Unfortunately, entropion is very common in dogs. In most cases, it’s due to the conformation of their facial tissues, and first appears as a puppy – almost always before they reach 6 months of age (at which point, in most breeds, their faces reach their adult conformation and shape).
What is entropion?
Entropion is the name given to “inward turned eyelids”. The inside of a dog’s eyelid is smooth and pink, so it slides smoothly over the eyeball. However, if it is turned inwards even slightly, the hair and eyelashes rub against the eye, causing irritation, pain and inflammation. In severe cases, entropion can even result in corneal ulcers (“scratches” on the eye’s surface), pigmentary keratitis (dark pigment-filled spots forming on the cornea) or even rupture of the eyeball itself. Even moderate cases, if not resolved, may affect the dog’s vision.
What causes it?
In most cases, it is genetic – essentially, their faces are too big for their skulls, meaning the eyelids “bulge” inwards. It is particularly common in Shar-Peis and Chow Chows, but may affect any dog. Sometimes, a different form of the condition develops, called Spastic Entropion. This occurs when irritation or damage to the eye triggers the dog to squeeze their eyes so tightly shut, that the eyelids turn inwards and rub. Of course, in some cases, a physical entropion may trigger a spastic one: cases have been described where first-time breeders of Chows and Shar-Peis have been concerned that the puppies haven’t opened their eyes by 5 weeks of age, only to find that the pup’s entropion was so severe that they’ve been keeping them clamped shut.
How is it diagnosed?
In most cases, the main presenting symptom is a sore or runny eye; occasionally, there can be a nasty-looking discharge (especially if there’s an ulcer and/or an infection), or a very painful eye that the dog holds clamped shut.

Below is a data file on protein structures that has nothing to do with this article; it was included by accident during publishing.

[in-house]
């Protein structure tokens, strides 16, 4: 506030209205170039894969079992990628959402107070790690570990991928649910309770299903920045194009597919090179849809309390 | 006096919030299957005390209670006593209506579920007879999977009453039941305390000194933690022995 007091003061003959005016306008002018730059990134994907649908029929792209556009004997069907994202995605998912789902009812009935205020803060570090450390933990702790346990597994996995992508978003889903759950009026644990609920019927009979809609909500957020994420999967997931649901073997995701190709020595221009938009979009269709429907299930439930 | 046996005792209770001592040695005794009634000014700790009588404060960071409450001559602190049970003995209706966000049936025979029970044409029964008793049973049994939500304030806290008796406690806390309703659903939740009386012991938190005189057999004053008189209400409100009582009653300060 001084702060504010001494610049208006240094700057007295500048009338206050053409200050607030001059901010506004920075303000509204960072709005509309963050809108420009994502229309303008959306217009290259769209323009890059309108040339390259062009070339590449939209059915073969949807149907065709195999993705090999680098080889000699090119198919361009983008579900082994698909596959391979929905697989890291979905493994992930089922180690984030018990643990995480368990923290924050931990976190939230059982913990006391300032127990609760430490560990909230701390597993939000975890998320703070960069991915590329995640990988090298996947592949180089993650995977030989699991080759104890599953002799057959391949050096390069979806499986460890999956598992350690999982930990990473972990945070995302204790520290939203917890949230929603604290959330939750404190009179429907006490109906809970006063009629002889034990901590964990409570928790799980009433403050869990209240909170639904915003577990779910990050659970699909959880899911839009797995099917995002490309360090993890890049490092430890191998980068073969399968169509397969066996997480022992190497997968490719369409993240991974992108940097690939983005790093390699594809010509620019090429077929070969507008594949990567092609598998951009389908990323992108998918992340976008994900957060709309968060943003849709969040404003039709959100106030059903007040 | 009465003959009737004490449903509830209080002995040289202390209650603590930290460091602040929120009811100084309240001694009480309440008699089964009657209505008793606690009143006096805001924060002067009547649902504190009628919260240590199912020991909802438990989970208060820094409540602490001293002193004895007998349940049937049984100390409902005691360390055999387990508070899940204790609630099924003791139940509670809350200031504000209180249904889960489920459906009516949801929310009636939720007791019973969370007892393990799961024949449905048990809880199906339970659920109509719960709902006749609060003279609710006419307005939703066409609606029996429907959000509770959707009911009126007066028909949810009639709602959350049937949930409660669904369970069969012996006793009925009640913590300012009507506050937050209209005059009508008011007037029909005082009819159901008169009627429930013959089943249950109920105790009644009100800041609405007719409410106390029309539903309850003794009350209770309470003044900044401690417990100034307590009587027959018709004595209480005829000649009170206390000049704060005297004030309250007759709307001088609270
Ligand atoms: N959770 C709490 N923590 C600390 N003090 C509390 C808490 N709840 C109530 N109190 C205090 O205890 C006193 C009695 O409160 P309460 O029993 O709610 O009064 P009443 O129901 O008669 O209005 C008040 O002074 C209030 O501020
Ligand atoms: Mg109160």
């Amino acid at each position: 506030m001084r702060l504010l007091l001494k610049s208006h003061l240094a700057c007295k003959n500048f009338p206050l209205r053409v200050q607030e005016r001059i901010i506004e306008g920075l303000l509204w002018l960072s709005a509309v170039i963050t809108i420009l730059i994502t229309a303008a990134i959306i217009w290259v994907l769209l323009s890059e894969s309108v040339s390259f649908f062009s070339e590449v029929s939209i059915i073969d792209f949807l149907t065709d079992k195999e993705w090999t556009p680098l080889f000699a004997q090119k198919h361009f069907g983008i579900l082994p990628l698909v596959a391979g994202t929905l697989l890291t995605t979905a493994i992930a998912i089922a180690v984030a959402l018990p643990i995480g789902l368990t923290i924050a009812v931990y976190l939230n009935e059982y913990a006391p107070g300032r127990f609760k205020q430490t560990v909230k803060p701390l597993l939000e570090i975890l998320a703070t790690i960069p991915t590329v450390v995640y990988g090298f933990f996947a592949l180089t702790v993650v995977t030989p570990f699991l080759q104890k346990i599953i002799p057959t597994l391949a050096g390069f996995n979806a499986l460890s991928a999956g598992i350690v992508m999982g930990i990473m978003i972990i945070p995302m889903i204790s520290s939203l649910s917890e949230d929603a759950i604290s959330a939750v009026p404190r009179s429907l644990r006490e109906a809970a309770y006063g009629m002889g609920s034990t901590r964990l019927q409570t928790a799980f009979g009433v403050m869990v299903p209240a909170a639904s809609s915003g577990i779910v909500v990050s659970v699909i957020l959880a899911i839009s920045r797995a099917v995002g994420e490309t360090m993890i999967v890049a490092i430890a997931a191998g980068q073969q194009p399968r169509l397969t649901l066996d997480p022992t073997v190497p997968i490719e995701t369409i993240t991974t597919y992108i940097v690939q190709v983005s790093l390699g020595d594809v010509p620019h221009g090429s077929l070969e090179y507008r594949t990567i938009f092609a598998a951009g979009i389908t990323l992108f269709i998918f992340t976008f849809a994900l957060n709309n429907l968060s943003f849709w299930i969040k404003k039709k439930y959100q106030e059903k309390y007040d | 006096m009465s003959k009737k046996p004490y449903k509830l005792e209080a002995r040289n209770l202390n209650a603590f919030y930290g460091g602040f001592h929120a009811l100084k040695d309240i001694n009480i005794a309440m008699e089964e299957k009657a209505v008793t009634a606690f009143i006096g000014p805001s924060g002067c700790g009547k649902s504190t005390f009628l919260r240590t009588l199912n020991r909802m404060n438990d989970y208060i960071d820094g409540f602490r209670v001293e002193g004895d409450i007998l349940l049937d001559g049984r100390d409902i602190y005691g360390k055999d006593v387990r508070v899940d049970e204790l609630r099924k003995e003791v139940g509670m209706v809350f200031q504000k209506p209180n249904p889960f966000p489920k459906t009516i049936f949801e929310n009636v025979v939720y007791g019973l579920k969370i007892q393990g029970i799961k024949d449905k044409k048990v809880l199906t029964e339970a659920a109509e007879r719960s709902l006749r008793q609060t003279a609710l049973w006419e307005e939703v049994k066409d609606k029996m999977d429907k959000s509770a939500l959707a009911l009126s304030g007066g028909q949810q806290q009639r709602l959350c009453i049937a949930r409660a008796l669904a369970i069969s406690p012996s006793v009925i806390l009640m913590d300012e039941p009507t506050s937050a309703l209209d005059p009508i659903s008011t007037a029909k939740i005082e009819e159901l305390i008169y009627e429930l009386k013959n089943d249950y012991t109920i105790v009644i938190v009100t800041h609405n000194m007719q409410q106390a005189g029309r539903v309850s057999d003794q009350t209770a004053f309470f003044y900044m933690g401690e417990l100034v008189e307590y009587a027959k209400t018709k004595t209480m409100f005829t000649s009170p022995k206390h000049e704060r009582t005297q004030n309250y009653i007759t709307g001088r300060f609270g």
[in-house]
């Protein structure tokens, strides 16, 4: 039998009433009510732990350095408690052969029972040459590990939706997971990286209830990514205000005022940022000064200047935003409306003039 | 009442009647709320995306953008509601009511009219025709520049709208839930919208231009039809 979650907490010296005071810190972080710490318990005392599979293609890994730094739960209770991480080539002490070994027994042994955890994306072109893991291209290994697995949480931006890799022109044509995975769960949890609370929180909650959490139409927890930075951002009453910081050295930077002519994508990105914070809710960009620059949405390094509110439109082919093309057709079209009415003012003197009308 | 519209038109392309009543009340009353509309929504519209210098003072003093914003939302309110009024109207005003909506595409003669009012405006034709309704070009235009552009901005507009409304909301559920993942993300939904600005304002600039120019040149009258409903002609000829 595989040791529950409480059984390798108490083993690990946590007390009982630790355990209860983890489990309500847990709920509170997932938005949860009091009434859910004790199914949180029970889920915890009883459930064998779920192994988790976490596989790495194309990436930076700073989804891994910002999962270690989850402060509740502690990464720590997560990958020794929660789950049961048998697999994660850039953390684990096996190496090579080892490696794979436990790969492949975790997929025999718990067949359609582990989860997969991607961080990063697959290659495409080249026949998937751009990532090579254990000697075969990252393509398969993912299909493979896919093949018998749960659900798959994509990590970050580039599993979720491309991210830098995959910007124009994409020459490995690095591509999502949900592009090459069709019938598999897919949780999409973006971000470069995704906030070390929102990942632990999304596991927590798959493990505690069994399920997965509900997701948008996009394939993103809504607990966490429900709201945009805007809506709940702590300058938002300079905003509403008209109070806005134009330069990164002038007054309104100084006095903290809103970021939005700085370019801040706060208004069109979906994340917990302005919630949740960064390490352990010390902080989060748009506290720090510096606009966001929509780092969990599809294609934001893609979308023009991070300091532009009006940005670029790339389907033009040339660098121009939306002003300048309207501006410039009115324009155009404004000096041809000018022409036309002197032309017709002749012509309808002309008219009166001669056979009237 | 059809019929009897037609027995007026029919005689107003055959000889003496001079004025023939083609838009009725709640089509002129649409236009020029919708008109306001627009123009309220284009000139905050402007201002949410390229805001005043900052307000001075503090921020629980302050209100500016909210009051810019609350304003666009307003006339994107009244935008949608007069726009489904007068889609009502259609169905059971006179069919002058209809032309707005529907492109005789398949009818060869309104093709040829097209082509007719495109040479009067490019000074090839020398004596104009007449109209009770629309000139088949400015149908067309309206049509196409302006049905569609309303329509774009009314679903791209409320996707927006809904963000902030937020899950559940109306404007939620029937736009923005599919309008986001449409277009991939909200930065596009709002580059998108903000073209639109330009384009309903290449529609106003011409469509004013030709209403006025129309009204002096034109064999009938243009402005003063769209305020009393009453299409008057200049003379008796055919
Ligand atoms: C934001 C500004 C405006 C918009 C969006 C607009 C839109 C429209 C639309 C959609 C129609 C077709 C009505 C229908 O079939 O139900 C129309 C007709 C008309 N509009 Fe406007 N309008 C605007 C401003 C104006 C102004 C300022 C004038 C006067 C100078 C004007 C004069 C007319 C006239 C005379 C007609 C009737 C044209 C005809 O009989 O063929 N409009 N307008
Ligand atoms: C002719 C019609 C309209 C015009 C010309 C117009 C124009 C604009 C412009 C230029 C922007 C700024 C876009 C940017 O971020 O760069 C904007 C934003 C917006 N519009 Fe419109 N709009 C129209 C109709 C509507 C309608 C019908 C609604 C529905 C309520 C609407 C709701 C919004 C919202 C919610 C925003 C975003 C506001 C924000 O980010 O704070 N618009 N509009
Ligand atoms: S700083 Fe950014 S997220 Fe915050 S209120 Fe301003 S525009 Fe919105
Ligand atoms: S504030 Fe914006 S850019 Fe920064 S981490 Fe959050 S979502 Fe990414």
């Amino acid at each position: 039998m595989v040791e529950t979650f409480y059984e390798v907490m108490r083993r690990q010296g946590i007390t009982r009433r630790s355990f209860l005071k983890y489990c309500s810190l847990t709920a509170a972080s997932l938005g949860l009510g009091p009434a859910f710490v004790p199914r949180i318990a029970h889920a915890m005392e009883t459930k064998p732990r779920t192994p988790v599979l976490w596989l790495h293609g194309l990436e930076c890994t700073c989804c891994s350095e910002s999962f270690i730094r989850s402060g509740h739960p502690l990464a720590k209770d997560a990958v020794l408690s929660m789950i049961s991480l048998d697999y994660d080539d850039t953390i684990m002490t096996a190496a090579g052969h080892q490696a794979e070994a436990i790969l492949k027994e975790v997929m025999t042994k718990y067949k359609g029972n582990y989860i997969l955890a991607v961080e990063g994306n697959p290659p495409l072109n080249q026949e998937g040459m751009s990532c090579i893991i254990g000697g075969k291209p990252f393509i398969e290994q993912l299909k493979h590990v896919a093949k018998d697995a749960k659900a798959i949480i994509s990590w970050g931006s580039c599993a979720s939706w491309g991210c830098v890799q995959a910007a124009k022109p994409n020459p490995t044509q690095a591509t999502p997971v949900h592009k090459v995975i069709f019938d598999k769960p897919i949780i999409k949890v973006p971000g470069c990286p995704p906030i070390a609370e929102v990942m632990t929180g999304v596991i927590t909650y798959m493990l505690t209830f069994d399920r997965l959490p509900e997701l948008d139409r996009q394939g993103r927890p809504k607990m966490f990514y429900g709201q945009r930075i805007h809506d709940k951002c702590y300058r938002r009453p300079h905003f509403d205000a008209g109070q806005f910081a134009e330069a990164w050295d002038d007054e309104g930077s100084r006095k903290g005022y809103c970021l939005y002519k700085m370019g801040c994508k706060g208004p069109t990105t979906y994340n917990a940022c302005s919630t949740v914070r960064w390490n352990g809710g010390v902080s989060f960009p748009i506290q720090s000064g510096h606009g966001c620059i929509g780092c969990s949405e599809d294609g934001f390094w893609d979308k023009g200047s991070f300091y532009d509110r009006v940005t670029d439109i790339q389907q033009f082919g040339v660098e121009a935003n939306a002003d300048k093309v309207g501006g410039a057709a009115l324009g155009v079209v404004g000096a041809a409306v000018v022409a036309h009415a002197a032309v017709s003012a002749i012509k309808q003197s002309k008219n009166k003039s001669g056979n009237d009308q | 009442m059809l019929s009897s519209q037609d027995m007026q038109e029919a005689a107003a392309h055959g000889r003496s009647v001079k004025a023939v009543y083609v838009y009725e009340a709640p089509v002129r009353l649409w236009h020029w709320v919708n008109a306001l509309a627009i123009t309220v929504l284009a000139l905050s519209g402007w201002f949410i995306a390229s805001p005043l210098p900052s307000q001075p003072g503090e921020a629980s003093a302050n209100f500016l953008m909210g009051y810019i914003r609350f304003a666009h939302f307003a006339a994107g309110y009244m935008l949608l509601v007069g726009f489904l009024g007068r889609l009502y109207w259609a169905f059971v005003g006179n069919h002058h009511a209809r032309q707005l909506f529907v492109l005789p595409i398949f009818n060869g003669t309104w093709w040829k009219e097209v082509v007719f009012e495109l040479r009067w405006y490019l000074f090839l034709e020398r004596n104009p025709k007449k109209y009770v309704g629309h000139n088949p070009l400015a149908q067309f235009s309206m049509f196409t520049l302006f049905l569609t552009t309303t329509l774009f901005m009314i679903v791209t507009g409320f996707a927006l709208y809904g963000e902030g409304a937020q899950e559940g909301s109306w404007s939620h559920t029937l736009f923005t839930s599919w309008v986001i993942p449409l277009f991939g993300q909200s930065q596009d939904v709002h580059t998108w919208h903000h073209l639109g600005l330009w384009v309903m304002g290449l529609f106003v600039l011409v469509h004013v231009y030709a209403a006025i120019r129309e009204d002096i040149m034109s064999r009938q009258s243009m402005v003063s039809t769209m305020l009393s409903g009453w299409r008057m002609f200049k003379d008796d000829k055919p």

Generally speaking, the condition can easily be detected by simple examination of the eye – the turned in eyelids are usually really obvious. However, it is important to see whether there is some underlying condition (e.g. conjunctivitis, or a foreign body in the eye), and to assess how much damage has been done to the front of the eyeball. For this, we will usually use a special dye called fluorescein, which glows green when it contacts damaged corneal tissue.
How is it treated?
We’ll there are a lot of options – and which is right for your dog will depend on which part(s) of the eyelid are inverted, how severe they are, and how old the dog is. Obviously, of course, any possible causes of spastic entropion should be treated and resolved first!
The more common treatments we use for primary entropion include:
- Wait for them to grow out of it. This can work if it is a very mild entropion that isn’t damaging the surface of the eye. In this situation, we would prescribe lubricants to help everything slide easily over the eyeball, and hope that as the puppy grows up, they will “grow into” their face.
- Temporary tacks. If the entropion is more severe, but there is every expectation that the bones of their skull and face will grow sufficiently to resolve the issue, it is possible to insert a small suture just to hold the eyelid away from the eye while they grow. This usually needs to be repeated every 2-4 weeks until six months of age or thereabouts (possibly a little longer for giant breed dogs, who take longer to reach their full growth).
- Eyelid Surgery. If the dog is over six months of age and there is no sign that the symptoms have resolved on their own, it may be necessary to carry out surgery to turn the eyelid outward slightly. There are a range of different surgical techniques, but they all rely on removing a strip of skin to “tighten” the eyelid, preventing it from touching the eyeball. Obviously, this isn’t appropriate in a young puppy (doing so might result in an outward turned eyelid, or ectropion, in adulthood); but if they’ve reached an adult conformation without the problem sorting itself out, it is the best solution.